Home » Energy » Summary: Little Meaningful Progress on Energy in Missouri, 2016

Summary: Little Meaningful Progress on Energy in Missouri, 2016


In the previous three posts, I have analyzed energy consumption per capita, energy consumption per unit of State GDP, and consumption of energy produced from coal and from renewables. I have made this analysis for Missouri and for the surrounding states of Arkansas, Illinois, Iowa, and Kansas. As part of these posts, I have said that, because emissions from power plants burning fossil fuel to create energy are a principle cause of climate change, acid rain, air pollution, and mercury contamination, it is essential that we either reduce our consumption of energy, or we transition away from the use of fossil fuel, especially coal, to renewable energy.

I do not see signs that we are making good progress. Overall energy consumption has increased in all 5 states. Each individual’s consumption of energy (per capita basis) has significantly increased in some states, held roughly steady in some states, or slightly declined in some states. Considering the states as a group, there is NO strong trend towards decreasing per capita energy consumption!

Since 1997 the amount of energy required to produce a unit of State GDP has declined. That’s good, but the increase in GDP in all of the states has overwhelmed the effect of greater efficiency, resulting in increased consumption overall. This is like buying stuff on sale. The lower price is no doubt good, but we are buying so much more stuff that we are blowing our budget! And we will pay the price.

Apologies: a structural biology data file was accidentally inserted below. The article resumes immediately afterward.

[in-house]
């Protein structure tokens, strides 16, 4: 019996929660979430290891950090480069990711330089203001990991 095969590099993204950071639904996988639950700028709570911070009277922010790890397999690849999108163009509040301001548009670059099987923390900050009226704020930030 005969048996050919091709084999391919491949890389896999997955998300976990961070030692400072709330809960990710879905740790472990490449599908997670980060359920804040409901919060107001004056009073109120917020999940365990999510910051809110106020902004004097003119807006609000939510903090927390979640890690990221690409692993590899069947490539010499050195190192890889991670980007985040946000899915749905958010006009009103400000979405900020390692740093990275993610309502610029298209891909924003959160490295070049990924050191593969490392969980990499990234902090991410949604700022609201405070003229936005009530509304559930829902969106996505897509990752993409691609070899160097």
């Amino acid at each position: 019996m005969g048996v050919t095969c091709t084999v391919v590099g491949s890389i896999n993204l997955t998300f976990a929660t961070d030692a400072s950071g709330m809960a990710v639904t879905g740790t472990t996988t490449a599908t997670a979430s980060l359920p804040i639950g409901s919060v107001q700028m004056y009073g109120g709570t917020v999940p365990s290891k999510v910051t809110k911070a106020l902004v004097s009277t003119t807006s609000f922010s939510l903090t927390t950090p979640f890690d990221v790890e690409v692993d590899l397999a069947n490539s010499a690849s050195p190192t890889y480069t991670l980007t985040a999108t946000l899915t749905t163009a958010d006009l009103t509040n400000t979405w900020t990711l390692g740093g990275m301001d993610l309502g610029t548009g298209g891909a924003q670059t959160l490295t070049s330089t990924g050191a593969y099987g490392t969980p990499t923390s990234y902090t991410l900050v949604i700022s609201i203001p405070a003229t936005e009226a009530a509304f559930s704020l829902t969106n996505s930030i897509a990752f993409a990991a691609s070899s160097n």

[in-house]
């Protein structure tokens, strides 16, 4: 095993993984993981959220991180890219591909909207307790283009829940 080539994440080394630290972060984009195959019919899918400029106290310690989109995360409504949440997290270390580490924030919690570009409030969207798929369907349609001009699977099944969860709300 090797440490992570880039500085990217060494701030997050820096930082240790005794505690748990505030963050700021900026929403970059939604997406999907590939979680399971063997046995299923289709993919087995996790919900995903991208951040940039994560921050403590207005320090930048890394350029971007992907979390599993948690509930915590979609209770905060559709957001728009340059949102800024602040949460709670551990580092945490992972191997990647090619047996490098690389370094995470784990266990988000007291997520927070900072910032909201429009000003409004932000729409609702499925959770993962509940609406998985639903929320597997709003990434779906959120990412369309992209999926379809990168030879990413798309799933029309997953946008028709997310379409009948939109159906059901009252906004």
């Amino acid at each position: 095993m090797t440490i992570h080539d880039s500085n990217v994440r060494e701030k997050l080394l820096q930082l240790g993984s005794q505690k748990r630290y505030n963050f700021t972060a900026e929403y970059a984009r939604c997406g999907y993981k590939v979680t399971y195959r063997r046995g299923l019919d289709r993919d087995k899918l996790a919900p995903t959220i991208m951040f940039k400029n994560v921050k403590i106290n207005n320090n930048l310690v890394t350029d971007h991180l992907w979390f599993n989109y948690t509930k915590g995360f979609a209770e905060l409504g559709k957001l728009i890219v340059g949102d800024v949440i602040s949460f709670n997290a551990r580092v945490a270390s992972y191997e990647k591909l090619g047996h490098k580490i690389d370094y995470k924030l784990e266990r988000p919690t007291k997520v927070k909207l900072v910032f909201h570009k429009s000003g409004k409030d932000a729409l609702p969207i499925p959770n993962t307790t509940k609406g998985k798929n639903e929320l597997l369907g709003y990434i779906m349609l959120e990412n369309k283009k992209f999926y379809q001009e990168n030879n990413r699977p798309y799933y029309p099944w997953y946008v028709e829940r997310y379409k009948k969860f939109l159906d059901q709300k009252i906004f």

Four out of the five states have made progress transitioning from coal energy to renewable energy. But in only one, Iowa, is the progress really significant. In Iowa, the consumption of energy from renewables has soared: almost one unit of energy from renewables is consumed for every unit of energy from coal. But in each of the 4 other states, progress is slow; renewable energy consumption is still dwarfed by coal.

For Missouri, our per capita energy consumption has increased since 1980 from 289 to 314 trillion Btu per person. Energy consumption per dollar of State GDP has declined by 9.3% from 8.13 to 7.37 thousand Btu per dollar. However, our State GDP has increased, and total energy consumption has increased from 1,422.9 to 1,857 trillion Btu, a 30.5% increase. The ratio of energy from renewables to energy from coal almost tripled, from 4.7% to 11.7%. It is starting from such a small base, however, that the increase is not meaningful, and we still consume more than 7 units of coal energy for every unit of renewable energy. This is the worst ratio of any of the 5 states.


In this 4-post series, data from the following data portals were used:

Missouri Energy Consumption, Clean Energy in My State, Energy Efficiency & Renewable Energy, Department of Energy, http://apps1.eere.energy.gov/states/consumption.cfm?state=MO&dollars=0#tecpd.

State Energy Data System (SEDS), U.S. Department of Energy. This is a data portal. Select Consumption Statistics, then Sector, Total end-use. Data downloaded 6/14/2016 from http://www.eia.gov/state/seds/seds-data-complete.cfm?sid=IL#Consumption.

Real GDP by State (millions of chained 2009 dollars), GDP & Personal Income, Regional Data, Bureau of Economic Analysis. Data downloaded 6/14/2016 from http://www.bea.gov/iTable/iTable.cfm?reqid=70&step=1&isuri=1&acrdn=2#reqid=70&step=10&isuri=1&7003=900&7035=-1&7004=naics&7005=-1&7006=05000,17000,19000,20000,29000&7036=-1&7001=1900&7002=1&7090=70&7007=-1&7093=levels.

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